Don’t misunderstand me, it’s a lovely town and full of genuine and nice people. It is just different here, that’s why you like it. You will learn to adapt, develop a conversation style that suits and work out who you want to talk to. That effort that you make today will pay dividends in the future as you integrate into the community. According to the forums that I have read for relocating to the Isle of Wight not that many people are prepared to make the effort. Perhaps they just don’t realise that the place they visit in the summer is different in the winter or that the small local community takes some time to accept you. How do I know this, well it was the same for me years ago, advice? support? hell no you have to make your own path after all I’m a local!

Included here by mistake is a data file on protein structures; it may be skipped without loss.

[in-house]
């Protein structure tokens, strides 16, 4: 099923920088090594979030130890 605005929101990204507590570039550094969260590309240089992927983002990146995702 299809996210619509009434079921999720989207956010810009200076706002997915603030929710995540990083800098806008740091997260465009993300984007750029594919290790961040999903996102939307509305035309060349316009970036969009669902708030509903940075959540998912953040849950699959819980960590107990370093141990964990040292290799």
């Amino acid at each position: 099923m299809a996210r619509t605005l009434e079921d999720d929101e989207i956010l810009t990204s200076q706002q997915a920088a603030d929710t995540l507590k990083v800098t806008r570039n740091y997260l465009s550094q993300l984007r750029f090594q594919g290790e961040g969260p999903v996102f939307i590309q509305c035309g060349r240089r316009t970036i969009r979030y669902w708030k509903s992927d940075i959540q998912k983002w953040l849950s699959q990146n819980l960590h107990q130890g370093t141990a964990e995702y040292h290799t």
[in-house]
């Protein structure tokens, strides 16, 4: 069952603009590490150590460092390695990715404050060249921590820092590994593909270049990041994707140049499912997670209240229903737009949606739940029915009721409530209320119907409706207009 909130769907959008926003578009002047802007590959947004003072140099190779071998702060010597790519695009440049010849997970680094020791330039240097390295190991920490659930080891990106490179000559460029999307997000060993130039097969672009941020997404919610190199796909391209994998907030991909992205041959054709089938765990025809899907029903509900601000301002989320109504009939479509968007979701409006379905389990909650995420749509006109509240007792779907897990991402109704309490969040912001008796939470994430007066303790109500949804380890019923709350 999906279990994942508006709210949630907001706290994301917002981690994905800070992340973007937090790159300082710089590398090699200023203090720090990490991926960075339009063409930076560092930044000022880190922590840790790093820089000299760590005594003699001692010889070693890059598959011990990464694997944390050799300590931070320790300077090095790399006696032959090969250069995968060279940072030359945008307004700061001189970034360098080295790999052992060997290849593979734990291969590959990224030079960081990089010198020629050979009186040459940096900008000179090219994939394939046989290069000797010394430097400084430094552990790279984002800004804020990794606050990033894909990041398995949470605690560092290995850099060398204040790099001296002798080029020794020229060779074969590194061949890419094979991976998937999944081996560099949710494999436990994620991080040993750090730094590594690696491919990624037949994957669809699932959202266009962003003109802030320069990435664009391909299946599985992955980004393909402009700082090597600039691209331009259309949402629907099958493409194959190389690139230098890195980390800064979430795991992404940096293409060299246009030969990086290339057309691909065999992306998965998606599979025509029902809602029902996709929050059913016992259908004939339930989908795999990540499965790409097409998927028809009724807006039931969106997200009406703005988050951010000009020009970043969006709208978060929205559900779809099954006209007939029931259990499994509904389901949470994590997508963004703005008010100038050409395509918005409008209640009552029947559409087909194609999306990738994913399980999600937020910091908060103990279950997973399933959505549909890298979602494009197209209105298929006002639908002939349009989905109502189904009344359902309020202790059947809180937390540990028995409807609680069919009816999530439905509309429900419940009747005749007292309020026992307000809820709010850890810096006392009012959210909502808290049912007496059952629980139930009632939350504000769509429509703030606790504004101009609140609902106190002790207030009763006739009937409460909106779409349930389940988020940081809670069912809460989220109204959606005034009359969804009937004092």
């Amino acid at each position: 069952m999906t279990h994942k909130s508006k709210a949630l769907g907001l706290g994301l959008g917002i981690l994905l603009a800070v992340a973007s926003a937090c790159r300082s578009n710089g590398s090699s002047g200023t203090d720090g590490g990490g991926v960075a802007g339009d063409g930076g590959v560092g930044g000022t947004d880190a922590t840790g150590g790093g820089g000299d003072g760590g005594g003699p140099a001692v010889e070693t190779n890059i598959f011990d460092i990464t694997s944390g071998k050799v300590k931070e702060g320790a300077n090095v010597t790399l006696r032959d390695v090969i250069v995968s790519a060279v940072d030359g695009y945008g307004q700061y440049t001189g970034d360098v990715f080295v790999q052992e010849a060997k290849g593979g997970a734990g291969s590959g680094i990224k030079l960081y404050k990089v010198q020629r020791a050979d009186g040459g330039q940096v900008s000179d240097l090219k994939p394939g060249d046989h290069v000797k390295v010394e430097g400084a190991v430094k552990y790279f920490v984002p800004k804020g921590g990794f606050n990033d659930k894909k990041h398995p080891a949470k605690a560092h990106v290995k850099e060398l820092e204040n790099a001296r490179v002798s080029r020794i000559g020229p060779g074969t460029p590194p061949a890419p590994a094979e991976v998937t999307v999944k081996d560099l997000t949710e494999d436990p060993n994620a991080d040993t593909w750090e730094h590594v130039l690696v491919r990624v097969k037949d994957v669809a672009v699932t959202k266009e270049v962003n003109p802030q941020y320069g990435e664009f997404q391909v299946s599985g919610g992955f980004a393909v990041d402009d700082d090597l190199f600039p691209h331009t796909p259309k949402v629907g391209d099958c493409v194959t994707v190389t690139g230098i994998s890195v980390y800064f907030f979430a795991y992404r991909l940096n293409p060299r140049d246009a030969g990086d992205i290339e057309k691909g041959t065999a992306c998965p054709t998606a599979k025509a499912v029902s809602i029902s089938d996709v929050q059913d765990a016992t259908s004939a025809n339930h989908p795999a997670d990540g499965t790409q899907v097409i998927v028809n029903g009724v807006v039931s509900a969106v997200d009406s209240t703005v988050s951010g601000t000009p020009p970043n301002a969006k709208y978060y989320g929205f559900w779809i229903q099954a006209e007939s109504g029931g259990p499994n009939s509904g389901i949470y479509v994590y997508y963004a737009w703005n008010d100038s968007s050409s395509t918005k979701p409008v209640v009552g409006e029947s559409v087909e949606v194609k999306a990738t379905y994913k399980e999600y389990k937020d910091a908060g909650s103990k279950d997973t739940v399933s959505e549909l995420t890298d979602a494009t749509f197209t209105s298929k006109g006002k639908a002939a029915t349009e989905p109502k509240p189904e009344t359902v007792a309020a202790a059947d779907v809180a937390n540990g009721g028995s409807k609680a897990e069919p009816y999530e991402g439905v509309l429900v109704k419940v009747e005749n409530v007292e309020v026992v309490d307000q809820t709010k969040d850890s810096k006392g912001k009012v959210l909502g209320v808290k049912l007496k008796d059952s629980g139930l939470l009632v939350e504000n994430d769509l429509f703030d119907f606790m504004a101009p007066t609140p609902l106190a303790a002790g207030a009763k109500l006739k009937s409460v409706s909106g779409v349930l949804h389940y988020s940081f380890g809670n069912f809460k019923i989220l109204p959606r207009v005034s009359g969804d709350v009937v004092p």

I have to give an honourable mention to a rather odd ‘couple’ seen in the pub on Sunday. I won’t go into the oddities because, well I didn’t really understand them and they add nothing to the story. After one drink the woman went to the toilet, nothing noteworthy there I know. Her partner immediately grabbed her bag, extracted her purse and took a £20 note from it. Holding the note in his teeth he quickly replaced the purse and bag and downed the remainder of his pint. As his partner appeared from the toilet he presented the £20 from his pocket like a mysterious treasure and gallantly offered to buy her another drink. I must have been standing staring in astonishment because a couple of locals looked over at me and indicated that my eyes had not deceived me. I take my hat off to this ma, reports of the demise of chivalry were clearly premature, it’s not dead it was just seeking alternative funding.